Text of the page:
‘These election results are not necessarily good news for the academic world’
Victory on the right, some tears shed on the left and a historical degree of fragmentation. What do these election results mean? How did it come to this and what are the consequences? Three Radboud researchers reflect on the 2021 Dutch general election.
Peter van der Heiden, Political Scientist affiliated with the Faculty of Arts
‘What I find most striking is the rise of the right-wing parties. The parties to the right of the People’s Party for Freedom and Democracy (Dutch: VVD) now jointly have more seats than all left-wing parties put together. I suspect that most of the seven to eight seats lost by GreenLeft (GroenLinks) went to Democrats 66 (D66) and Volt; the constituencies of these parties are kind of communicating vases anyway in terms of demographics. Socialist Party (SP) supporters on the other hand are more likely to have turned to the Party for Freedom (PVV) or the Forum for Democracy (FvD). Like these parties, SP doesn’t focus on international solidarity.
Fragmentation within the political landscape (we’re potentially looking at 17 parties in the House of Representatives, Eds.) has reached a historical high. Things are getting crazier and crazier. The only comparable situation was the interwar period, when there were an equal number of parties in parliament, including oddities like the Middle Class Party (Middenstandspartij). Incidentally, we shouldn’t underestimate the role vote compasses play in this fragmentation. They’re consulted by growing numbers of voters and their recommendations often include parties that receive relatively little attention in the media. As a result, voters may be prompted to study these parties’ programmes in more detail.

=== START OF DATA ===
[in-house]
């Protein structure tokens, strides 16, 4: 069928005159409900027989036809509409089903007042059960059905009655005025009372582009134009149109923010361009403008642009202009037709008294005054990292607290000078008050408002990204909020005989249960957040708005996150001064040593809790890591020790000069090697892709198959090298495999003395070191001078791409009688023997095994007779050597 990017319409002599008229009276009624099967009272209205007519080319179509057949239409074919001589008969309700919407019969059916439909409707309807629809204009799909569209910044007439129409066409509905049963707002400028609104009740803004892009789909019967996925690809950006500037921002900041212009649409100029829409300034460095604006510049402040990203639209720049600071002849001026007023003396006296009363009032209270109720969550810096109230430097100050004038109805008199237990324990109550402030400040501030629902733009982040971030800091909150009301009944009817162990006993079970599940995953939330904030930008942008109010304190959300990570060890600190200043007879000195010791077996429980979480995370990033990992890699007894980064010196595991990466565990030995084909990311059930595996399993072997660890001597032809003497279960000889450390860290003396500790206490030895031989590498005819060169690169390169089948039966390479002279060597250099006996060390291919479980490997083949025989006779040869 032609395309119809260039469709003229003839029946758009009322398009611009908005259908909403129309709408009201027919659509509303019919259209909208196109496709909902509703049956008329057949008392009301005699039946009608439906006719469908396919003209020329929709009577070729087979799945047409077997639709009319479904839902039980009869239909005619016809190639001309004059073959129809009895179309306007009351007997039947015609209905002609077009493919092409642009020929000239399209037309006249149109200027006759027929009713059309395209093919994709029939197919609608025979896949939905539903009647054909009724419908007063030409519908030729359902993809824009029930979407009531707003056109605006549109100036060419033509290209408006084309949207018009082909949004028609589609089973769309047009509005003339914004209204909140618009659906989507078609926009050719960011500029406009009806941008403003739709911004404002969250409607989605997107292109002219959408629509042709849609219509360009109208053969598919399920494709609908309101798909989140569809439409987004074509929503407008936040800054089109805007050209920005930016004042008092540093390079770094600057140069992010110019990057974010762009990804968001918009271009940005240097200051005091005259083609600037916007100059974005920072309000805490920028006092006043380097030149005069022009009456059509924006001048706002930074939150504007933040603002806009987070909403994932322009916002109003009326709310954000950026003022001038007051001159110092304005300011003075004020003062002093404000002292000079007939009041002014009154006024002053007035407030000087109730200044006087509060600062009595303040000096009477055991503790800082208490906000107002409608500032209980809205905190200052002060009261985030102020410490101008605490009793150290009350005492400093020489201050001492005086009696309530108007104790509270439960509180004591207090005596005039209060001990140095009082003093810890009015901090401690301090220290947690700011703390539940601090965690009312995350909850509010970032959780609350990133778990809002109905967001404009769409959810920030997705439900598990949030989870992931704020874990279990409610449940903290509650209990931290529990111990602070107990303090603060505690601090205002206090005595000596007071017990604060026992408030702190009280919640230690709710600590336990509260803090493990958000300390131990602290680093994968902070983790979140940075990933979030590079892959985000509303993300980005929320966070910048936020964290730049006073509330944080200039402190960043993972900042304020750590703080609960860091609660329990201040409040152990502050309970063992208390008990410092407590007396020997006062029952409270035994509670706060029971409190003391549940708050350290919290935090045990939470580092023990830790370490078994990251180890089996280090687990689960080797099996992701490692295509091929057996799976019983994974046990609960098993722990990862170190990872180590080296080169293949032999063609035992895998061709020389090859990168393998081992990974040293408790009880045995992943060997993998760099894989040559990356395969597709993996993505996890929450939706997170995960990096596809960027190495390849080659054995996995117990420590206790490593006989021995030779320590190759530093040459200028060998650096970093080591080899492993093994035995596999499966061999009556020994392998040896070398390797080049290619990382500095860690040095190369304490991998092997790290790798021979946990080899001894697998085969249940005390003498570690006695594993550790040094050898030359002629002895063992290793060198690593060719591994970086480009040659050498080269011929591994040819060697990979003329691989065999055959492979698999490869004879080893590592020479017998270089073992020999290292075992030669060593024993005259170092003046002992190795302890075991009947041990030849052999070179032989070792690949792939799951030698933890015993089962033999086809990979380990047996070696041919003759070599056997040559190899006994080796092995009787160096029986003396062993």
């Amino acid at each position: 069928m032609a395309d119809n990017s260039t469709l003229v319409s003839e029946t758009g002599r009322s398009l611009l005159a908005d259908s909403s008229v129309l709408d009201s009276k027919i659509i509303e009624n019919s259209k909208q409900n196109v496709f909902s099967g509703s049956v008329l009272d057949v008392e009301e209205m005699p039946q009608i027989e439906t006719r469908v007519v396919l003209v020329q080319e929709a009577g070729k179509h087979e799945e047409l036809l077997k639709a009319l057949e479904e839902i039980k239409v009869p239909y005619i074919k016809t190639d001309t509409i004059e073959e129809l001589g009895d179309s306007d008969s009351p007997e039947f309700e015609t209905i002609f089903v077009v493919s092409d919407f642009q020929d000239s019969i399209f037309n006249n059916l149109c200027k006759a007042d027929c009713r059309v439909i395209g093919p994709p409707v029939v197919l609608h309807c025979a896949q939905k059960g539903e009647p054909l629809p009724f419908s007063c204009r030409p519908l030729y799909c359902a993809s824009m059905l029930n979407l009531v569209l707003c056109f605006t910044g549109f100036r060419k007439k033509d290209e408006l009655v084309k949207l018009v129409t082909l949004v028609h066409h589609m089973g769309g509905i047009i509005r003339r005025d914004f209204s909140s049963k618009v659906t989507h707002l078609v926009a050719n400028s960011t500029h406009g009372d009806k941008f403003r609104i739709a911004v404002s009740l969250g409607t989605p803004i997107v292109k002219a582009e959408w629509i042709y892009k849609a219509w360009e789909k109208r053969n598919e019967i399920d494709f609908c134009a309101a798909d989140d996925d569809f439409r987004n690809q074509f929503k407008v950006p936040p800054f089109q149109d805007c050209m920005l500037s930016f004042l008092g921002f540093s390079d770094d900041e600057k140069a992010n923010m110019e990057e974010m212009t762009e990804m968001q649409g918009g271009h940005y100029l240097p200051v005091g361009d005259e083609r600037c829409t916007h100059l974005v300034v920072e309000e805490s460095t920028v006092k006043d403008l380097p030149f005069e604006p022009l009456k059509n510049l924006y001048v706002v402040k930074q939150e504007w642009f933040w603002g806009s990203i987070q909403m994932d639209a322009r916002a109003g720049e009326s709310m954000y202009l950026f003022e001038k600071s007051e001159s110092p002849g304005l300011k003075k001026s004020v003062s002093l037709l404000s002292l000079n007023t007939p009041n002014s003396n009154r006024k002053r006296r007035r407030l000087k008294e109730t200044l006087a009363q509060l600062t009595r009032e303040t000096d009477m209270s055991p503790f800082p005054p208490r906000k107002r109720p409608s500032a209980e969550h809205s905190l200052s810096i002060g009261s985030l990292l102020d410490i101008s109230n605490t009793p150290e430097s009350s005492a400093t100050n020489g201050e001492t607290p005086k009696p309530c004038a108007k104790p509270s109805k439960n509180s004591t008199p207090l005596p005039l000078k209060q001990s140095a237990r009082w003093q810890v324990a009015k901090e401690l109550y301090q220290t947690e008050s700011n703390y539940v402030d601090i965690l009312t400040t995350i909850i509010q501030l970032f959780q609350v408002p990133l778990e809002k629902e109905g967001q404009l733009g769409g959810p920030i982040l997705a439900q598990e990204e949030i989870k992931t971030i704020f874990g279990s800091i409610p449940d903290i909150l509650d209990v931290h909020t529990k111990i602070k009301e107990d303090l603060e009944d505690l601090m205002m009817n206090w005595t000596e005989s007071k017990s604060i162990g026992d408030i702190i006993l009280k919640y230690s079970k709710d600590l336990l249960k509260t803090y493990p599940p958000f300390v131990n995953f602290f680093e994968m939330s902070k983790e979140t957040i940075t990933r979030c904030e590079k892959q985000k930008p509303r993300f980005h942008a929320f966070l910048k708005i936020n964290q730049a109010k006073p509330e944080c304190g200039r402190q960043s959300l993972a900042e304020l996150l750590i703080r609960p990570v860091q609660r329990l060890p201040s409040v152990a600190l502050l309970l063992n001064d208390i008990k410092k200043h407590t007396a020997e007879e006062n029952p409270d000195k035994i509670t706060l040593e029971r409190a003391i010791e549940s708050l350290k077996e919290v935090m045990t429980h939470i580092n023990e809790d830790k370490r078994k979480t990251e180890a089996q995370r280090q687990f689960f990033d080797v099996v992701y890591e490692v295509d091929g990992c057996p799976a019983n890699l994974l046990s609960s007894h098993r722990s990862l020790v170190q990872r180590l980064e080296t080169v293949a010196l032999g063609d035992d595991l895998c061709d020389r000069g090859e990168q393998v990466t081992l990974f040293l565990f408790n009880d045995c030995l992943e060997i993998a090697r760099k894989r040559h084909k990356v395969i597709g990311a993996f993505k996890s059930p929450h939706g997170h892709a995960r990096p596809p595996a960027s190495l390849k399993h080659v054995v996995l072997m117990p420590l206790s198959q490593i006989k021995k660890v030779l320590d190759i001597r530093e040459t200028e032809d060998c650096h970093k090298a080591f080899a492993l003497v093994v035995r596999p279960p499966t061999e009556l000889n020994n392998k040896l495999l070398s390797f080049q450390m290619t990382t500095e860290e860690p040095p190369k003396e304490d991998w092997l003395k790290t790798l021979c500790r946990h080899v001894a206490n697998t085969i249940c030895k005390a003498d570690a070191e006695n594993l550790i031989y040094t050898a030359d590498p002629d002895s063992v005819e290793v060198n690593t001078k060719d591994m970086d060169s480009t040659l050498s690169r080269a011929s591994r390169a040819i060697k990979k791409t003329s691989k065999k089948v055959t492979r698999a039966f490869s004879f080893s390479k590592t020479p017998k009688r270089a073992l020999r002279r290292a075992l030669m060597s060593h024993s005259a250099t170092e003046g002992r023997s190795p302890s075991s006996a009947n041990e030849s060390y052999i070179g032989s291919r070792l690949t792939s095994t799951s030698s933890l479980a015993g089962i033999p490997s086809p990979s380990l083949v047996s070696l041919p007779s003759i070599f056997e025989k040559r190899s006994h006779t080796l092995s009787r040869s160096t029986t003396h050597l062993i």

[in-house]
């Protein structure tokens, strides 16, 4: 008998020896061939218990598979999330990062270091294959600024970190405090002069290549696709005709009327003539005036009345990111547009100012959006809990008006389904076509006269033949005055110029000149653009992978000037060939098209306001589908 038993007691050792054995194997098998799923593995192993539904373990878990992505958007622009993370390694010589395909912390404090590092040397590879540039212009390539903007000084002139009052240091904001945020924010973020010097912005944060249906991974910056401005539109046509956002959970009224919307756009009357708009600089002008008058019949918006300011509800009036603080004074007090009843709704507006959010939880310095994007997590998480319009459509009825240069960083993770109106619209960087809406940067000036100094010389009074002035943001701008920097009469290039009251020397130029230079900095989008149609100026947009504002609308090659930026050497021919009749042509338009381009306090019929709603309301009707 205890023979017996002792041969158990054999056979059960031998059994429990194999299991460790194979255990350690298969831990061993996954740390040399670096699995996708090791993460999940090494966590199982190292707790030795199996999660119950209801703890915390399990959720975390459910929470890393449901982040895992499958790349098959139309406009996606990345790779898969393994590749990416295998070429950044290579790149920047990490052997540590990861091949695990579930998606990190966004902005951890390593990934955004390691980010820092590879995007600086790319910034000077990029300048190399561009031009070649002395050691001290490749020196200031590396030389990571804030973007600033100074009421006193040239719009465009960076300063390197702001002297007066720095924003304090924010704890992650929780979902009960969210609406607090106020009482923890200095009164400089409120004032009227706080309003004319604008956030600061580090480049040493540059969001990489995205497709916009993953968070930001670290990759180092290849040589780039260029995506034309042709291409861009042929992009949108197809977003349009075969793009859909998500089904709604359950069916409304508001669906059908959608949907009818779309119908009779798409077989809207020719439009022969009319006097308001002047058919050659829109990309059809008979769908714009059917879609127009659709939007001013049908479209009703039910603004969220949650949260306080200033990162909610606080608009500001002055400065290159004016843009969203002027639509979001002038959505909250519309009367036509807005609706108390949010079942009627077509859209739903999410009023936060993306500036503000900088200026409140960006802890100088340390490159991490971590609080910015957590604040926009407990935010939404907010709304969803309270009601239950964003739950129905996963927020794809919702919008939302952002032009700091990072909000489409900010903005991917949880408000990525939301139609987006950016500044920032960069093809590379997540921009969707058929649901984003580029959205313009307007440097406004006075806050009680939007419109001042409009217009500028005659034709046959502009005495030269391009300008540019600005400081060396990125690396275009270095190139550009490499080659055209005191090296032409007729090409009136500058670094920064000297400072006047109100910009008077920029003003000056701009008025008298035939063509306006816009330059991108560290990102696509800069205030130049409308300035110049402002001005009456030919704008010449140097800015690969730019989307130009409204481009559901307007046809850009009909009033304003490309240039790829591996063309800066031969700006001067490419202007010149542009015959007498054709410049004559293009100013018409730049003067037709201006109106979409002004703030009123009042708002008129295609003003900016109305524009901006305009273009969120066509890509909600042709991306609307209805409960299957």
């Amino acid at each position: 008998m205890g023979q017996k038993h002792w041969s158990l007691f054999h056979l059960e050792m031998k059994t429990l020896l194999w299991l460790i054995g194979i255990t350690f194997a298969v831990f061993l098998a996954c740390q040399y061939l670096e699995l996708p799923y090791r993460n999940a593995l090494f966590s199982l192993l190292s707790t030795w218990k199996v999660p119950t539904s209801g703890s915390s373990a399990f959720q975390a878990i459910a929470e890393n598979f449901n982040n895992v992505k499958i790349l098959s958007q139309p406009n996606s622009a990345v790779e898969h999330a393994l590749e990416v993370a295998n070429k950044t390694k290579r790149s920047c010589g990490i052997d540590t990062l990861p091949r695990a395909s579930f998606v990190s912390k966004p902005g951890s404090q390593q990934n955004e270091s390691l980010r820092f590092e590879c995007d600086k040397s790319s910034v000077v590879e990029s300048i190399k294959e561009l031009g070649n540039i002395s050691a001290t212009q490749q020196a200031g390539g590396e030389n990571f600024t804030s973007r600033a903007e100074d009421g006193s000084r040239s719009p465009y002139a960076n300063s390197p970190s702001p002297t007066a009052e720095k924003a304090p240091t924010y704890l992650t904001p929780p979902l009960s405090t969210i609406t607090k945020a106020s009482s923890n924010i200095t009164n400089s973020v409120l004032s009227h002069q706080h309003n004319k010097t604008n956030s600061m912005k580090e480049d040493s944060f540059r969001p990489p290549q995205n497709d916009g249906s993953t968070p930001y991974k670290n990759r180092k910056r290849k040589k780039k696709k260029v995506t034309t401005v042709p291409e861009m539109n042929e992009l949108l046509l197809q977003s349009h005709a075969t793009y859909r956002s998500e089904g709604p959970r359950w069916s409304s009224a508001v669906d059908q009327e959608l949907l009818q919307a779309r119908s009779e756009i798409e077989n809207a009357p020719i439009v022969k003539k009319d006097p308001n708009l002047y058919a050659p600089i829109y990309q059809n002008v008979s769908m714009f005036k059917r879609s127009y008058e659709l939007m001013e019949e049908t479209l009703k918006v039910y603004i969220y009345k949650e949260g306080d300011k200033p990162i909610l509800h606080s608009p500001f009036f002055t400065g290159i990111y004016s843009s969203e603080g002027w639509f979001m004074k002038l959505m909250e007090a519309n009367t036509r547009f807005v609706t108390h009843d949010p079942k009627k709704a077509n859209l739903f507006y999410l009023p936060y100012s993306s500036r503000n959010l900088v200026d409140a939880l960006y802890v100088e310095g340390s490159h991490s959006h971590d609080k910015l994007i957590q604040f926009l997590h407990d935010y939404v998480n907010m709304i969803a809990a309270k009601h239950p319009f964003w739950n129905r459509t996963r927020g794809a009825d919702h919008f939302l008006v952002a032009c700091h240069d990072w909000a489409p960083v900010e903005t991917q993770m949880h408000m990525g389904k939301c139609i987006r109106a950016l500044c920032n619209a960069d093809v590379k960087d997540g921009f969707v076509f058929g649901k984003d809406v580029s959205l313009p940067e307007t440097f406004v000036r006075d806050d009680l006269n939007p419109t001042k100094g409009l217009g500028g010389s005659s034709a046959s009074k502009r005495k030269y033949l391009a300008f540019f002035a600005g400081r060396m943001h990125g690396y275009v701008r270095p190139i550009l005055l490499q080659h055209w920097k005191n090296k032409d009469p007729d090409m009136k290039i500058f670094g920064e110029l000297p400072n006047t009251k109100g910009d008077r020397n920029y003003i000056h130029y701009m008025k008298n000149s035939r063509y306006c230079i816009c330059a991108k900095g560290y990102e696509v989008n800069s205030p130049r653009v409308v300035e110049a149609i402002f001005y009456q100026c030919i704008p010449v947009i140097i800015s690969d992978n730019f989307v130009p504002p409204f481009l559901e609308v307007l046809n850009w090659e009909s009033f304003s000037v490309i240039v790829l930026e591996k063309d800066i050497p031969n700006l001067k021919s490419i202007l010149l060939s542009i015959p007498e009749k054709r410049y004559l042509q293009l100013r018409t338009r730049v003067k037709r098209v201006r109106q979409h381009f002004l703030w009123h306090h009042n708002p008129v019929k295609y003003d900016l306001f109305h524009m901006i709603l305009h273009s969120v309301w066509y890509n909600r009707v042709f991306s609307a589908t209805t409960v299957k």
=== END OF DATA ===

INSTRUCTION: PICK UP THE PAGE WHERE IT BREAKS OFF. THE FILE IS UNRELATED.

‘We shouldn’t underestimate the role vote compasses play in this fragmentation’
The fragmentation won’t affect government formation all too much. It’s still possible for four parties to get a majority in parliament. The People’s Party for Freedom and Democracy and Democrats 66 are more or less inescapable; they’re factually condemned to each other. Although I suspect they’ll play harder to get than they did four years ago; their newly won seats will have boosted their self-confidence. However, this can also lead to tension in negotiations with other parties, so they shouldn’t take too arrogant a stance.
These election results are not necessarily good news for the academic world. Traditionally, the left has had more attention to education and culture than the right. Once the government has to pay back all its Covid-19 loans, a party like the People’s Party for Freedom and Democracy is more likely to cut back on the collective sector than impose higher taxes on businesses. In their view, the industry is too important as the driving engine of the economy.’